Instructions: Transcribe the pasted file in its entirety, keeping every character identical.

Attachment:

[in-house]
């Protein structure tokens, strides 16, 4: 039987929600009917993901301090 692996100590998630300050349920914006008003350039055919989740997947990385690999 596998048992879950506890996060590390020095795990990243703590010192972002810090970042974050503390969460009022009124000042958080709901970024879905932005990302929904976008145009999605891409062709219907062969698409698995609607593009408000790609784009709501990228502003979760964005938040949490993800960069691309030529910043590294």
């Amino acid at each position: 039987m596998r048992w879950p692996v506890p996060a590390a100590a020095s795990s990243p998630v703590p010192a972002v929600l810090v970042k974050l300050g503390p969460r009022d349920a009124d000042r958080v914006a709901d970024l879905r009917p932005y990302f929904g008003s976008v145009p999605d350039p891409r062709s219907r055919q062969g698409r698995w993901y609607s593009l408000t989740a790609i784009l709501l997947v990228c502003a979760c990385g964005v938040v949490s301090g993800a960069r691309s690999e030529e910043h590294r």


[in-house]
């Protein structure tokens, strides 16, 4: 039987929600009917993901301090 692996100590998630300050349920914006008003350039055919989740997947990385690999 596998048992879950506890996060590390020095795990990243703590010192972002810090970042974050503390969460009022009124000042958080709901970024879905932005990302929904976008145009999605891409062709219907062969698409698995609607593009408000790609784009709501990228502003979760964005938040949490993800960069691309030529910043590294």
């Amino acid at each position: 039987m596998r048992w879950p692996v506890p996060a590390a100590a020095s795990s990243p998630v703590p010192a972002v929600l810090v970042k974050l300050g503390p969460r009022d349920a009124d000042r958080v914006a709901d970024l879905r009917p932005y990302f929904g008003s976008v145009p999605d350039p891409r062709s219907r055919q062969g698409r698995w993901y609607s593009l408000t989740a790609i784009l709501l997947v990228c502003a979760c990385g964005v938040v949490s301090g993800a960069r691309s690999e030529e910043h590294r």